Ignoring the NAD Can Be Costly

August 14, 2008

A recent Federal Trade Commission (“FTC”) action serves as a reminder that the agency takes seriously cases referred to it by the National Advertising Division of the Council of the Better Business Bureaus (“NAD”).  In a press release issued earlier this week, the FTC announced that a federal court ordered North American Herb and Spice Co. to pay $2.5 million to settle civil charges brought by the agency, after the NAD alerted the FTC to certain claims that had been made by the company.

The FTC complaint alleged that North American Herb and Spice falsely claimed that its products, Oreganol P73, Super Strength Oreganol P73, and Oregacyn, are “scientifically proven to cure colds and flu.”  In addition, advertisements for the products claimed that they would kill germs, including human cold and flu viruses, avian bird flu, hepatitis C, staph aureus, and Helicobacter pylori. 

The NAD had challenged the claims in July 2007, but the company reportedly never responded to the challenge or provided substantiation for its claims.  The NAD then referred the matter to the FTC.  As a result of the FTC lawsuit, the company agreed to a stipulated final judgment and order for permanent injunction that was entered in the federal court in Chicago.  The FTC’s press release declared that the defendants’ claims “were false and unsubstantiated in violation of federal law.”  The company agreed to pay the $2.5 million in settlement, and was enjoined by the court from making any similar claims without “competent and reliable evidence that substantiates the representation.”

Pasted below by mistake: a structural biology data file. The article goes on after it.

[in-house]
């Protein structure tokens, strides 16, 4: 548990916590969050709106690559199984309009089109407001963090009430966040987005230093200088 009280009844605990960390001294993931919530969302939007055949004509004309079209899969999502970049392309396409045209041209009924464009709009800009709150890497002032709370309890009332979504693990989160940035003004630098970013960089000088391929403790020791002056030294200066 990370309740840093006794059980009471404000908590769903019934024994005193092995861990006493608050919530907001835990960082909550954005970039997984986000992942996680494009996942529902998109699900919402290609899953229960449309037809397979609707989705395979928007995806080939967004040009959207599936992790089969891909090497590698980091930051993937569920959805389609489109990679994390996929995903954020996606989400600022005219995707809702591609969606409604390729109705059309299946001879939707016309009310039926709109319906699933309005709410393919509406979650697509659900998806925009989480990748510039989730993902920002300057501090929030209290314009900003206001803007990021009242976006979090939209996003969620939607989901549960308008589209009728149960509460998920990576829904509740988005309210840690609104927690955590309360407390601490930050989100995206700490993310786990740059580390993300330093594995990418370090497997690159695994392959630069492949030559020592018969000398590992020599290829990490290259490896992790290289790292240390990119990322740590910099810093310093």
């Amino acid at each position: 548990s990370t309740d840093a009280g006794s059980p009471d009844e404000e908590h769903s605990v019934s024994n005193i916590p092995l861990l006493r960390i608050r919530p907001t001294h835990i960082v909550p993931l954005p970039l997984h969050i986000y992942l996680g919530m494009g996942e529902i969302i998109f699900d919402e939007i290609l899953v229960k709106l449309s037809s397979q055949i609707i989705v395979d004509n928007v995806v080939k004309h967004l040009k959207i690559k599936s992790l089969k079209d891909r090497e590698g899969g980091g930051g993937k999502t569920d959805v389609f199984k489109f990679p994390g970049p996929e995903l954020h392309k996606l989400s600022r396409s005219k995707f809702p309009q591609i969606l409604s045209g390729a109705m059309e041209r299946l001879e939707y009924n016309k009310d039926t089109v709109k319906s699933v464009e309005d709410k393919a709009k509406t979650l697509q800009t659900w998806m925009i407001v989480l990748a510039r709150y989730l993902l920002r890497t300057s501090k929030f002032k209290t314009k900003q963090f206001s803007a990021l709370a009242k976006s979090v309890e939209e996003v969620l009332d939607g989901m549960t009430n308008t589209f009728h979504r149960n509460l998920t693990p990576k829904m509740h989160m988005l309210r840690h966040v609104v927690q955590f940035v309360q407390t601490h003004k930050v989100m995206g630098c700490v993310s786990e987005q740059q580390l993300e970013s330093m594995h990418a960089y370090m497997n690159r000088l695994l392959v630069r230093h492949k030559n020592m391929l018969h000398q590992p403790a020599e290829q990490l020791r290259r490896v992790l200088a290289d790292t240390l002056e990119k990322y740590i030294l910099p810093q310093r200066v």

The NAD, which has a small staff of lawyers who review advertising based on their own routine scrutiny or on challenges by competitors, generally relies on voluntary compliance with its decisions.  However, if the advertiser does not comply, the NAD often refers the matter to the FDA or the FTC.  The FTC in particular has given special attention to matters that come from the NAD.  This action serves as a reminder that, although the NAD lacks the statutory authority of the FTC or FDA, its inquiries are not without consequences and should be taken seriously.   

By Susan J. Matthees

Categories: Enforcement